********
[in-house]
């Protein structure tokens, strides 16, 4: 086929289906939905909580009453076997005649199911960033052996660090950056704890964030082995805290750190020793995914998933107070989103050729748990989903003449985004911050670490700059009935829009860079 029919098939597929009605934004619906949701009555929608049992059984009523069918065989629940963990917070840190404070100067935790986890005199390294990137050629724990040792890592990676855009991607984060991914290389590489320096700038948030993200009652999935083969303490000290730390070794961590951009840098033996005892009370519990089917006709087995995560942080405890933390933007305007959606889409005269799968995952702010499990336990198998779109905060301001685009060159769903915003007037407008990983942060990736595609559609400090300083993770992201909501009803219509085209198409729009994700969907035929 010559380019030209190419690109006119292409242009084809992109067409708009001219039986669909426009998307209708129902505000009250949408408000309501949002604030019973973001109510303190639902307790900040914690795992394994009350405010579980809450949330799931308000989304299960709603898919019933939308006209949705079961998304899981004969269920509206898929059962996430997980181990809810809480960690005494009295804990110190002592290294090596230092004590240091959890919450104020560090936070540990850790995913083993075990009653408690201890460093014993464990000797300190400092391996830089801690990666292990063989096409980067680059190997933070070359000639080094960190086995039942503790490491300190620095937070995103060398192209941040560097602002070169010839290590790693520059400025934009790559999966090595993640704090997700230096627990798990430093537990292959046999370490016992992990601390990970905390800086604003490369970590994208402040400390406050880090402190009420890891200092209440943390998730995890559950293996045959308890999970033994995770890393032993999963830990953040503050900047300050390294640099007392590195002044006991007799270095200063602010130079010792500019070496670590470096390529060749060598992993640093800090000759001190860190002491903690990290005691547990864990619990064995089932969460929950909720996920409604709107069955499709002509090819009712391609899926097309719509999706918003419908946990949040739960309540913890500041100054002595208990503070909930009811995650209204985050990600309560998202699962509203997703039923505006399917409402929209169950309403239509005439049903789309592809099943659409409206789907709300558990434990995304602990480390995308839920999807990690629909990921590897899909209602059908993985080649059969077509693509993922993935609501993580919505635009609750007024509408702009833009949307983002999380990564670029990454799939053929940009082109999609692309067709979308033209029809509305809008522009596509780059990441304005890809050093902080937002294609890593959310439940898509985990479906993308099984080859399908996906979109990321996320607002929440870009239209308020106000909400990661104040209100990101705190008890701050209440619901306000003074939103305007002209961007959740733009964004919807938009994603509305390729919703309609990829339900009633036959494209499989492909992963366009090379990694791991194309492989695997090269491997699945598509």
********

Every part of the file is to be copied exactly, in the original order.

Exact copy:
[in-house]
């Protein structure tokens, strides 16, 4: 086929289906939905909580009453076997005649199911960033052996660090950056704890964030082995805290750190020793995914998933107070989103050729748990989903003449985004911050670490700059009935829009860079 029919098939597929009605934004619906949701009555929608049992059984009523069918065989629940963990917070840190404070100067935790986890005199390294990137050629724990040792890592990676855009991607984060991914290389590489320096700038948030993200009652999935083969303490000290730390070794961590951009840098033996005892009370519990089917006709087995995560942080405890933390933007305007959606889409005269799968995952702010499990336990198998779109905060301001685009060159769903915003007037407008990983942060990736595609559609400090300083993770992201909501009803219509085209198409729009994700969907035929 010559380019030209190419690109006119292409242009084809992109067409708009001219039986669909426009998307209708129902505000009250949408408000309501949002604030019973973001109510303190639902307790900040914690795992394994009350405010579980809450949330799931308000989304299960709603898919019933939308006209949705079961998304899981004969269920509206898929059962996430997980181990809810809480960690005494009295804990110190002592290294090596230092004590240091959890919450104020560090936070540990850790995913083993075990009653408690201890460093014993464990000797300190400092391996830089801690990666292990063989096409980067680059190997933070070359000639080094960190086995039942503790490491300190620095937070995103060398192209941040560097602002070169010839290590790693520059400025934009790559999966090595993640704090997700230096627990798990430093537990292959046999370490016992992990601390990970905390800086604003490369970590994208402040400390406050880090402190009420890891200092209440943390998730995890559950293996045959308890999970033994995770890393032993999963830990953040503050900047300050390294640099007392590195002044006991007799270095200063602010130079010792500019070496670590470096390529060749060598992993640093800090000759001190860190002491903690990290005691547990864990619990064995089932969460929950909720996920409604709107069955499709002509090819009712391609899926097309719509999706918003419908946990949040739960309540913890500041100054002595208990503070909930009811995650209204985050990600309560998202699962509203997703039923505006399917409402929209169950309403239509005439049903789309592809099943659409409206789907709300558990434990995304602990480390995308839920999807990690629909990921590897899909209602059908993985080649059969077509693509993922993935609501993580919505635009609750007024509408702009833009949307983002999380990564670029990454799939053929940009082109999609692309067709979308033209029809509305809008522009596509780059990441304005890809050093902080937002294609890593959310439940898509985990479906993308099984080859399908996906979109990321996320607002929440870009239209308020106000909400990661104040209100990101705190008890701050209440619901306000003074939103305007002209961007959740733009964004919807938009994603509305390729919703309609990829339900009633036959494209499989492909992963366009090379990694791991194309492989695997090269491997699945598509």